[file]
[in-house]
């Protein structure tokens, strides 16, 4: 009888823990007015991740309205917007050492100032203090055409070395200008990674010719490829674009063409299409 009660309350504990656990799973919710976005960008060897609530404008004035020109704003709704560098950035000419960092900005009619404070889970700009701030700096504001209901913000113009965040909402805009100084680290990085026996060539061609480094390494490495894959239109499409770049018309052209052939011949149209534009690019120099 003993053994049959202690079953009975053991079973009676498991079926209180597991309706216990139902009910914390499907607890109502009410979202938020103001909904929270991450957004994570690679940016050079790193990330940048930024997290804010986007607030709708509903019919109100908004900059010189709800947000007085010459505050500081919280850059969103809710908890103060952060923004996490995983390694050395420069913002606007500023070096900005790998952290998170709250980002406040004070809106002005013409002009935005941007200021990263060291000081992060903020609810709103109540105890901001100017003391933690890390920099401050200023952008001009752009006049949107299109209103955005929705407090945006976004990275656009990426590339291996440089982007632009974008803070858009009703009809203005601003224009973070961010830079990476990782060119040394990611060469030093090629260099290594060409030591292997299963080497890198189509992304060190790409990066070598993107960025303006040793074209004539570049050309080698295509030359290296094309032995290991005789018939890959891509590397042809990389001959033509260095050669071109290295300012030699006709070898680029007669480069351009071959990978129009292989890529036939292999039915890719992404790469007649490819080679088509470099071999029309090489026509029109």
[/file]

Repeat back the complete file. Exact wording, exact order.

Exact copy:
[in-house]
């Protein structure tokens, strides 16, 4: 009888823990007015991740309205917007050492100032203090055409070395200008990674010719490829674009063409299409 009660309350504990656990799973919710976005960008060897609530404008004035020109704003709704560098950035000419960092900005009619404070889970700009701030700096504001209901913000113009965040909402805009100084680290990085026996060539061609480094390494490495894959239109499409770049018309052209052939011949149209534009690019120099 003993053994049959202690079953009975053991079973009676498991079926209180597991309706216990139902009910914390499907607890109502009410979202938020103001909904929270991450957004994570690679940016050079790193990330940048930024997290804010986007607030709708509903019919109100908004900059010189709800947000007085010459505050500081919280850059969103809710908890103060952060923004996490995983390694050395420069913002606007500023070096900005790998952290998170709250980002406040004070809106002005013409002009935005941007200021990263060291000081992060903020609810709103109540105890901001100017003391933690890390920099401050200023952008001009752009006049949107299109209103955005929705407090945006976004990275656009990426590339291996440089982007632009974008803070858009009703009809203005601003224009973070961010830079990476990782060119040394990611060469030093090629260099290594060409030591292997299963080497890198189509992304060190790409990066070598993107960025303006040793074209004539570049050309080698295509030359290296094309032995290991005789018939890959891509590397042809990389001959033509260095050669071109290295300012030699006709070898680029007669480069351009071959990978129009292989890529036939292999039915890719992404790469007649490819080679088509470099071999029309090489026509029109």